I remember that a year ago I wrote a blog entry calledAre Indians too uptight in business?
The answer is that they are.
However, I just read an interesting article in the Harvard Business Review blog about American Culture. Since I live in America, I am oblivious to American Culture. It is just around me and I don’t notice it. It just seems “normal”. But, Americans have a culture of making small talk. People are usually informal here. We are not British after all. Other cultures have too many rules for us, and might seem uptight. Even hispanic cultures have too many restrictions about what you can talk about for our standards. Despite how open the Latinos seem, they are quite restricted socially in many ways. Many just clam up when something is wrong, and they refuse to talk about it.
Indians are great at small talk. Wherever I go in India, people like to chat. Kerela and Mumbai are the friendliest places in the country, but even in less friendly places, people still chat and make small talk. So, what is the problem then? Indians are good at small talk, right? Sometimes — only!
Indians are great when you meet them on the street — assuming they can speak English. Okay, they might be great TO YOU if they only speak Marathi with a Thane accent, but to me, they are only great if they speak a language that I also know — at least enough to chat! Indians are fun at parties, unless they are the snobby types. Indians can sometimes be fun to work with too, if they know you a bit. But, when doing business, the best characteristcs of Indian culture get swallowed up by their uptightness.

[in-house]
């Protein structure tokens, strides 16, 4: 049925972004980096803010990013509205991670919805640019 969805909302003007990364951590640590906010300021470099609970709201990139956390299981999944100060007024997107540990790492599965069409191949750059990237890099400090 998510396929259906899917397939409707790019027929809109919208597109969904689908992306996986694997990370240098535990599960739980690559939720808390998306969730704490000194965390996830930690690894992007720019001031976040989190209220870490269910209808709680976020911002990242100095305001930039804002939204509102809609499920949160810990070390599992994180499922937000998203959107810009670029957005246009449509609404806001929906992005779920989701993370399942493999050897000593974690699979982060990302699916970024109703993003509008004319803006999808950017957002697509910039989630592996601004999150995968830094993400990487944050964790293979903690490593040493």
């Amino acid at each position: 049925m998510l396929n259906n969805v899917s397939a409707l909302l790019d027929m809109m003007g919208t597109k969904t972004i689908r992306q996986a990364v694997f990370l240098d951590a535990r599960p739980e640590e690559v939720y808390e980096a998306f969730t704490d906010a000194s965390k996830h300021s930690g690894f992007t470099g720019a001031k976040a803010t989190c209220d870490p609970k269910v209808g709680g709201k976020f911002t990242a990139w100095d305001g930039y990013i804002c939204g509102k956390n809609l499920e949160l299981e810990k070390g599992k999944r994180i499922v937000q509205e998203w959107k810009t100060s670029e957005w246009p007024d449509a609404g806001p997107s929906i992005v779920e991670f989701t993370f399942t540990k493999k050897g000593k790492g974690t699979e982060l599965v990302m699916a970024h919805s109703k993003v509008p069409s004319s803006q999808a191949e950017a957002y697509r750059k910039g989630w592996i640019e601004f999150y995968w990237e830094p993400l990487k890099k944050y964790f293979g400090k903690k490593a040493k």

When doing business, Indians become rigid. Social butterflies suddenly feel awkward when entering the workplace and don’t dare say anything. Information about their company becomes impersonal and is reduced to a list of percentages of various inconsequential statistics which are supposed to make them look business like. To Americans this is distasteful. We don’t want to hear a bunch of empty statistics that can’t be backed up. We don’t like uptight people either. We like Indians when they are NOT trying to be businesslike.
If Indians who catered to American clients were told that they could meet with the Americans, but ONLY if it were off the clock, they would be a different person. They would loosen up. They would unbutton the top button of their shirt. They would sit a little bit more relaxedly. They would become so much more pleasant to be around now that they are not trying to impress upon you how “businesslike” and professional they are. In short, they would suddenly become exactly the type of people that Americans would LOVE to hire — assuming their technical skills were up to par which is another serious issue often lacking in India.
So, when you are talking to American clients, pretend that you are not at work. Pretend you are meeting them for a beer. Of course, while you are discussing the beer, make sure that you can give professional sounding answers to all of their questions without delay, so that they know you are someone hireable. But, be a little bit friendly and casual — and we will like you more — perhaps we will like you a lot!